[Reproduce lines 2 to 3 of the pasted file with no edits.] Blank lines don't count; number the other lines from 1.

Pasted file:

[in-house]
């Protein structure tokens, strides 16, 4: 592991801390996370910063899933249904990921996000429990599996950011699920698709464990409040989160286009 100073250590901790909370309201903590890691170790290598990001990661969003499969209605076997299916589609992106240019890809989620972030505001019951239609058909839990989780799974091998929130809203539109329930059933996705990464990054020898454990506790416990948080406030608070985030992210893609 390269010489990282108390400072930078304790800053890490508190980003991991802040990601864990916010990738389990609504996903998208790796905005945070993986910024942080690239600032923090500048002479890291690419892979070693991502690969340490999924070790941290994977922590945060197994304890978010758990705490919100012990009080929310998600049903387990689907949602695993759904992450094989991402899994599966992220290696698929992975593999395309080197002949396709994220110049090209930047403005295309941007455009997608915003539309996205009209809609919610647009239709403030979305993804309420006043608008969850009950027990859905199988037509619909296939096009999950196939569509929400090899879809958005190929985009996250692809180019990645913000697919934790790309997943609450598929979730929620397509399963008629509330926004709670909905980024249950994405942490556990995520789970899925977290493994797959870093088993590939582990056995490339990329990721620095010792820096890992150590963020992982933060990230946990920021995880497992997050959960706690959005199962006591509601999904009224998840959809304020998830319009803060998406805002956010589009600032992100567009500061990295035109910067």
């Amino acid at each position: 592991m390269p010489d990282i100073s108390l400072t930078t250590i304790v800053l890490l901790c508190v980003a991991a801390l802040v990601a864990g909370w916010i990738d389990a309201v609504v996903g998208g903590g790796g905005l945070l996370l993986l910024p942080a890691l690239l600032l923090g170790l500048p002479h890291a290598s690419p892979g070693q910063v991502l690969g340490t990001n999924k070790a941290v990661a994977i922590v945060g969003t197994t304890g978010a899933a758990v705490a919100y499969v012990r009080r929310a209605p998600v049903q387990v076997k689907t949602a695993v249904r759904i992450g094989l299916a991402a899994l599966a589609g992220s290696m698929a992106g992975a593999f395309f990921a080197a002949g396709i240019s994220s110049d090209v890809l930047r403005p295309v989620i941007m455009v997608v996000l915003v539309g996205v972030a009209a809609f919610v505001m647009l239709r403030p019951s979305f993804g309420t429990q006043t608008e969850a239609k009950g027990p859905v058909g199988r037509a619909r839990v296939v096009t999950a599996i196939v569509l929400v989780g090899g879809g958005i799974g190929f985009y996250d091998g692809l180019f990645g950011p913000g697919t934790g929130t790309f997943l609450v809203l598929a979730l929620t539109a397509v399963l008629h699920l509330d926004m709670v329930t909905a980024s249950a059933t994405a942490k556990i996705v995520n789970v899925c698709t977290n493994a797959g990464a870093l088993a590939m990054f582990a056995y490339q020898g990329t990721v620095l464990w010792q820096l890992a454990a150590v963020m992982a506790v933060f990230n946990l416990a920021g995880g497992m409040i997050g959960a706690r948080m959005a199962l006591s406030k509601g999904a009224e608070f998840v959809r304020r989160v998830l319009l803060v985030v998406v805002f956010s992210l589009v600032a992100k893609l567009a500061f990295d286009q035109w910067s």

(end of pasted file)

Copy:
């Protein structure tokens, strides 16, 4: 592991801390996370910063899933249904990921996000429990599996950011699920698709464990409040989160286009 100073250590901790909370309201903590890691170790290598990001990661969003499969209605076997299916589609992106240019890809989620972030505001019951239609058909839990989780799974091998929130809203539109329930059933996705990464990054020898454990506790416990948080406030608070985030992210893609 390269010489990282108390400072930078304790800053890490508190980003991991802040990601864990916010990738389990609504996903998208790796905005945070993986910024942080690239600032923090500048002479890291690419892979070693991502690969340490999924070790941290994977922590945060197994304890978010758990705490919100012990009080929310998600049903387990689907949602695993759904992450094989991402899994599966992220290696698929992975593999395309080197002949396709994220110049090209930047403005295309941007455009997608915003539309996205009209809609919610647009239709403030979305993804309420006043608008969850009950027990859905199988037509619909296939096009999950196939569509929400090899879809958005190929985009996250692809180019990645913000697919934790790309997943609450598929979730929620397509399963008629509330926004709670909905980024249950994405942490556990995520789970899925977290493994797959870093088993590939582990056995490339990329990721620095010792820096890992150590963020992982933060990230946990920021995880497992997050959960706690959005199962006591509601999904009224998840959809304020998830319009803060998406805002956010589009600032992100567009500061990295035109910067």
């Amino acid at each position: 592991m390269p010489d990282i100073s108390l400072t930078t250590i304790v800053l890490l901790c508190v980003a991991a801390l802040v990601a864990g909370w916010i990738d389990a309201v609504v996903g998208g903590g790796g905005l945070l996370l993986l910024p942080a890691l690239l600032l923090g170790l500048p002479h890291a290598s690419p892979g070693q910063v991502l690969g340490t990001n999924k070790a941290v990661a994977i922590v945060g969003t197994t304890g978010a899933a758990v705490a919100y499969v012990r009080r929310a209605p998600v049903q387990v076997k689907t949602a695993v249904r759904i992450g094989l299916a991402a899994l599966a589609g992220s290696m698929a992106g992975a593999f395309f990921a080197a002949g396709i240019s994220s110049d090209v890809l930047r403005p295309v989620i941007m455009v997608v996000l915003v539309g996205v972030a009209a809609f919610v505001m647009l239709r403030p019951s979305f993804g309420t429990q006043t608008e969850a239609k009950g027990p859905v058909g199988r037509a619909r839990v296939v096009t999950a599996i196939v569509l929400v989780g090899g879809g958005i799974g190929f985009y996250d091998g692809l180019f990645g950011p913000g697919t934790g929130t790309f997943l609450v809203l598929a979730l929620t539109a397509v399963l008629h699920l509330d926004m709670v329930t909905a980024s249950a059933t994405a942490k556990i996705v995520n789970v899925c698709t977290n493994a797959g990464a870093l088993a590939m990054f582990a056995y490339q020898g990329t990721v620095l464990w010792q820096l890992a454990a150590v963020m992982a506790v933060f990230n946990l416990a920021g995880g497992m409040i997050g959960a706690r948080m959005a199962l006591s406030k509601g999904a009224e608070f998840v959809r304020r989160v998830l319009l803060v985030v998406v805002f956010s992210l589009v600032a992100k893609l567009a500061f990295d286009q035109w910067s």